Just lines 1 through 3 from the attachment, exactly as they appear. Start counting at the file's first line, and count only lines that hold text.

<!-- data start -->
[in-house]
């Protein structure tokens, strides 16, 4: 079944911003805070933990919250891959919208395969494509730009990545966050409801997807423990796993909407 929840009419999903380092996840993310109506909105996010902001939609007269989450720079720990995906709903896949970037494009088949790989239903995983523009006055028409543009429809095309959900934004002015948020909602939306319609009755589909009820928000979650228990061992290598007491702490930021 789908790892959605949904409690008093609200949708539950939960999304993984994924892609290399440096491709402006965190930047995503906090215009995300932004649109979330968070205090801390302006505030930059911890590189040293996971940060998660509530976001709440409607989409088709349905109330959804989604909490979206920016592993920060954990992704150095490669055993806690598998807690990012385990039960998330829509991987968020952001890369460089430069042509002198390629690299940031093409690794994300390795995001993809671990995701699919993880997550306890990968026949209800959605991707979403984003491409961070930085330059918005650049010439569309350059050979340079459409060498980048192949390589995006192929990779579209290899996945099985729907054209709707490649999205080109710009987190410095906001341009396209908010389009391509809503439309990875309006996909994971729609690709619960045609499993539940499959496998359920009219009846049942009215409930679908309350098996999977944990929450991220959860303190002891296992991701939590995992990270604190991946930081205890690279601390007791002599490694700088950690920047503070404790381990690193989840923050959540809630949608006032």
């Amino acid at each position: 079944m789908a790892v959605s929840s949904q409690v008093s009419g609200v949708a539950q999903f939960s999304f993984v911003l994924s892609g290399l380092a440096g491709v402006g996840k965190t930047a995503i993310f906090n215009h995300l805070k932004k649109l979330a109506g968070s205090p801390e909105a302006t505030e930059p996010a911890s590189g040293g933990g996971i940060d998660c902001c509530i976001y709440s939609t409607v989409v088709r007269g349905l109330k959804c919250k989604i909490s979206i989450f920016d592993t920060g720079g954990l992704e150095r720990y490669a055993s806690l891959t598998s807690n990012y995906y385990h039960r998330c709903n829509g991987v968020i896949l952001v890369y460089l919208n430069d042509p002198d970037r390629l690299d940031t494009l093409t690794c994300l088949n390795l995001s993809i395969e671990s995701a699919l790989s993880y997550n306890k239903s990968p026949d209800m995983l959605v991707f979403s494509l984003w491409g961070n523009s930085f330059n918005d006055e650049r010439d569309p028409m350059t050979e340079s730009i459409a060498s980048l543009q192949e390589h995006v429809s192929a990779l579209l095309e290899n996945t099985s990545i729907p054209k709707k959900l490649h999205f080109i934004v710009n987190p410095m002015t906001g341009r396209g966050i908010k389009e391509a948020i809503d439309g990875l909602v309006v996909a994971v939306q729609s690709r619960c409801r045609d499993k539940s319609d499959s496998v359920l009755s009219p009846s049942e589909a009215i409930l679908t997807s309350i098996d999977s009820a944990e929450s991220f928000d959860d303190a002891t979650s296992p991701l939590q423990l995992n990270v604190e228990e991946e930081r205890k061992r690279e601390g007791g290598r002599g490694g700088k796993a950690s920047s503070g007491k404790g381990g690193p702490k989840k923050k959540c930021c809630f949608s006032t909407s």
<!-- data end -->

[in-house]
């Protein structure tokens, strides 16, 4: 079944911003805070933990919250891959919208395969494509730009990545966050409801997807423990796993909407 929840009419999903380092996840993310109506909105996010902001939609007269989450720079720990995906709903896949970037494009088949790989239903995983523009006055028409543009429809095309959900934004002015948020909602939306319609009755589909009820928000979650228990061992290598007491702490930021 789908790892959605949904409690008093609200949708539950939960999304993984994924892609290399440096491709402006965190930047995503906090215009995300932004649109979330968070205090801390302006505030930059911890590189040293996971940060998660509530976001709440409607989409088709349905109330959804989604909490979206920016592993920060954990992704150095490669055993806690598998807690990012385990039960998330829509991987968020952001890369460089430069042509002198390629690299940031093409690794994300390795995001993809671990995701699919993880997550306890990968026949209800959605991707979403984003491409961070930085330059918005650049010439569309350059050979340079459409060498980048192949390589995006192929990779579209290899996945099985729907054209709707490649999205080109710009987190410095906001341009396209908010389009391509809503439309990875309006996909994971729609690709619960045609499993539940499959496998359920009219009846049942009215409930679908309350098996999977944990929450991220959860303190002891296992991701939590995992990270604190991946930081205890690279601390007791002599490694700088950690920047503070404790381990690193989840923050959540809630949608006032």
């Amino acid at each position: 079944m789908a790892v959605s929840s949904q409690v008093s009419g609200v949708a539950q999903f939960s999304f993984v911003l994924s892609g290399l380092a440096g491709v402006g996840k965190t930047a995503i993310f906090n215009h995300l805070k932004k649109l979330a109506g968070s205090p801390e909105a302006t505030e930059p996010a911890s590189g040293g933990g996971i940060d998660c902001c509530i976001y709440s939609t409607v989409v088709r007269g349905l109330k959804c919250k989604i909490s979206i989450f920016d592993t920060g720079g954990l992704e150095r720990y490669a055993s806690l891959t598998s807690n990012y995906y385990h039960r998330c709903n829509g991987v968020i896949l952001v890369y460089l919208n430069d042509p002198d970037r390629l690299d940031t494009l093409t690794c994300l088949n390795l995001s993809i395969e671990s995701a699919l790989s993880y997550n306890k239903s990968p026949d209800m995983l959605v991707f979403s494509l984003w491409g961070n523009s930085f330059n918005d006055e650049r010439d569309p028409m350059t050979e340079s730009i459409a060498s980048l543009q192949e390589h995006v429809s192929a990779l579209l095309e290899n996945t099985s990545i729907p054209k709707k959900l490649h999205f080109i934004v710009n987190p410095m002015t906001g341009r396209g966050i908010k389009e391509a948020i809503d439309g990875l909602v309006v996909a994971v939306q729609s690709r619960c409801r045609d499993k539940s319609d499959s496998v359920l009755s009219p009846s049942e589909a009215i409930l679908t997807s309350i098996d999977s009820a944990e929450s991220f928000d959860d303190a002891t979650s296992p991701l939590q423990l995992n990270v604190e228990e991946e930081r205890k061992r690279e601390g007791g290598r002599g490694g700088k796993a950690s920047s503070g007491k404790g381990g690193p702490k989840k923050k959540c930021c809630f949608s006032t909407s």